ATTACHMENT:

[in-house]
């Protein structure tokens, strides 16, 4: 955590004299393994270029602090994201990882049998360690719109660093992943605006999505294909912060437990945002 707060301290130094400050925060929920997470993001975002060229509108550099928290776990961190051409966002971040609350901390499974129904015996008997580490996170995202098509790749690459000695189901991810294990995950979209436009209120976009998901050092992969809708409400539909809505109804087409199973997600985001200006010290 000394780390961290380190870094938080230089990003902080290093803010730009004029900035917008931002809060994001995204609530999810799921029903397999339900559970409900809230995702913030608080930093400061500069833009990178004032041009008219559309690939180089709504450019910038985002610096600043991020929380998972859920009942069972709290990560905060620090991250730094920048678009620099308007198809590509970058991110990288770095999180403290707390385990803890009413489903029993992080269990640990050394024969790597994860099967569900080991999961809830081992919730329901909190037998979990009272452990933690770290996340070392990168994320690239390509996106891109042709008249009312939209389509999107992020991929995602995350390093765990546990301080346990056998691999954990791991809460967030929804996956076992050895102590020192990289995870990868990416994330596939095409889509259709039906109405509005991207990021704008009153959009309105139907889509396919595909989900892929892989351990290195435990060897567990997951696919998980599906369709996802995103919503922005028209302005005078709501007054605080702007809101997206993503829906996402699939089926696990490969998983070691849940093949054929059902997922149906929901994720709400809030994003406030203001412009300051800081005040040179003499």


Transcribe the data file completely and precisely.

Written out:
[in-house]
């Protein structure tokens, strides 16, 4: 955590004299393994270029602090994201990882049998360690719109660093992943605006999505294909912060437990945002 707060301290130094400050925060929920997470993001975002060229509108550099928290776990961190051409966002971040609350901390499974129904015996008997580490996170995202098509790749690459000695189901991810294990995950979209436009209120976009998901050092992969809708409400539909809505109804087409199973997600985001200006010290 000394780390961290380190870094938080230089990003902080290093803010730009004029900035917008931002809060994001995204609530999810799921029903397999339900559970409900809230995702913030608080930093400061500069833009990178004032041009008219559309690939180089709504450019910038985002610096600043991020929380998972859920009942069972709290990560905060620090991250730094920048678009620099308007198809590509970058991110990288770095999180403290707390385990803890009413489903029993992080269990640990050394024969790597994860099967569900080991999961809830081992919730329901909190037998979990009272452990933690770290996340070392990168994320690239390509996106891109042709008249009312939209389509999107992020991929995602995350390093765990546990301080346990056998691999954990791991809460967030929804996956076992050895102590020192990289995870990868990416994330596939095409889509259709039906109405509005991207990021704008009153959009309105139907889509396919595909989900892929892989351990290195435990060897567990997951696919998980599906369709996802995103919503922005028209302005005078709501007054605080702007809101997206993503829906996402699939089926696990490969998983070691849940093949054929059902997922149906929901994720709400809030994003406030203001412009300051800081005040040179003499």